Monday, July 8, 2024

Plan B


Mark 6:1-13

Proper 9 / Year A

One of the features of our recent readings from the Gospel of Mark is Jesus constantly on the move.  After taking up residence in the lakeside town of Capernaum he sails to gentile territory on the other side of the Galilean Sea and then returns to Capernaum.  Today finds him visiting to his childhood home of Nazareth, some 25 miles to the southwest.  All the while he has in tow a small group of disciples. 

Three things seem to happen at nearly every stop.  First, Jesus is besieged.  Second, he is beset with requests for healing.  And finally, he is ridiculed and attacked either by authorities from Jerusalem or people very close to him, his own family and friends.  Now, I know this is not the typical picture we paint of Jesus’ ministry.  We tend to think of him as being wildly popular and overwhelming successful. But, if we are true to the biblical text – at least up to this point – we have to admit in the early going there are bumps in the road.

Perhaps the biggest bump comes in Nazareth.  In Jesus’ day it is a close-knit community not much bigger than a few city blocks here in downtown Suffolk.  It goes without saying everybody knows you and you know everyone.  Jesus returns and heads to the synagogue.  Everyone in town – and I mean everyone – is there. 

Jesus teaches and the people who watched him grow up are astounded.  Where did he get all this wisdom?  Apparently, Jesus was not a Rhodes Scholar.  Where did he get this power?  After all, he is merely the son of a carpenter!  Now, in that day, the profession of carpentry is near the bottom of the social ladder, even lower the field peasant.  Who taught him all these things?  Isn’t this Mary’s son?  In Hebrew culture a man is always referred to by his first name, say John, followed by the name of his father, son of Zebedee.  To refer to Jesus as son of Mary casts aspirations on lineage, suggesting he is illegitimate. 

Do these insults hurt?  You bet they do.  Jesus quotes an old adage: a prophet is not without honor except in his own hometown.  What a shock it must have been for Jesus to be able to do no good works among his neighbors and kin and family.  But more than being rejected personally, Jesus is concerned (as always) with the spread of the Good News of the kingdom. 

In today’s world we talk about Plan B.  It is a contingency for when things don’t go as expected.  In order to institute Plan B you must embrace the reality Plan A is not getting you where you want to go.  It calls for reflection, learning, and positivity – the notion you can overcome your challenges and accomplish what you set out to do, only in a new way.  Developing a Plan B involves taking stock in your resources, doing more research on potential strategies, and developing a new plan.

Mark does not describe the self-reflection Jesus goes through, only the outcome.  Based on the changes he makes, it seems likely Jesus realizes the work is centered too much on him.  As a result, wherever he goes he is either mobbed or maligned or both.  How can he shift the focus from himself to the kingdom he proclaims?

As Jesus takes stock in what he has, surely he realizes his greatest resource comes from the power of God at work in him.  But he also discerns he has a tremendous resource in the energy, dedication, and enthusiasm or his disciples.  If he sends them out to proclaim the words of the kingdom and to do its works then the focus will shift from him to what he is trying to accomplish.  And so this is what does.  In groups of two they fan out to all the towns and villages of the region and by all accounts they have great success.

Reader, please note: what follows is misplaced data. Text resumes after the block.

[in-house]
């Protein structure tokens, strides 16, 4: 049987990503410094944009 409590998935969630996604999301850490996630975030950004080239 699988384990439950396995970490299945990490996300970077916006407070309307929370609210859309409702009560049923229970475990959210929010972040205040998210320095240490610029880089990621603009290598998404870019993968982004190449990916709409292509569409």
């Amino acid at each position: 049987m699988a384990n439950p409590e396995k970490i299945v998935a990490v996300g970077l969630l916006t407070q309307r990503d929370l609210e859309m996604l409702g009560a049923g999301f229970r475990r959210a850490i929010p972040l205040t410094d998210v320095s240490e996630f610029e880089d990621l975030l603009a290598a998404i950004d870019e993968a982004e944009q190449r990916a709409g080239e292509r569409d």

I always notice Jesus tells them to take a staff and sandals (what they need for traveling), but not bread or money (what they need to survive).  They are to go forward with faith God will provide for them.  I also notice the direction to stay in the home of a person who welcomes you and to shake off the dust on your shoes from those who don’t.  It suggests some people will be with you all the way, while others are not going to be willing or able to come along.  So be it.

Sean Rowe, our Presiding Bishop-elect, has signaled to the church we are in a Plan B moment.  The clearest sign of this is his desire to have a scaled down installation service on November 1.  The savings to dioceses in travel time and lodging of bishops alone will be enormous.  What Bishop Rowe is emphasizing is exactly what Jesus does in today’s reading.  Our church’s mission to proclaim the Gospel is not changing, but under Plan B the methods we employ to do it will change. 

I can’t recall a person at St. Paul’s ever saying, “We have never done it that way before.”  We seem to be open to innovation (especially when it is accompanied by reflection).  As your rector it has always been important to me to follow the energy in the parish.  Where is there opportunity?  Where is there enthusiasm?  Lets go with it because this is where God’s Spirit is moving.  Where is the energy draining out of us?  Perhaps it is time to let go and move on… or at the very least to consider a Plan B.  Know this: the Spirit is always at work in and through our parish.  It is our blessed opportunity to align ourselves with its stirring and, as Jesus does in today’s reading, to adjust and to adapt to changing circumstances in order for the mission to go on.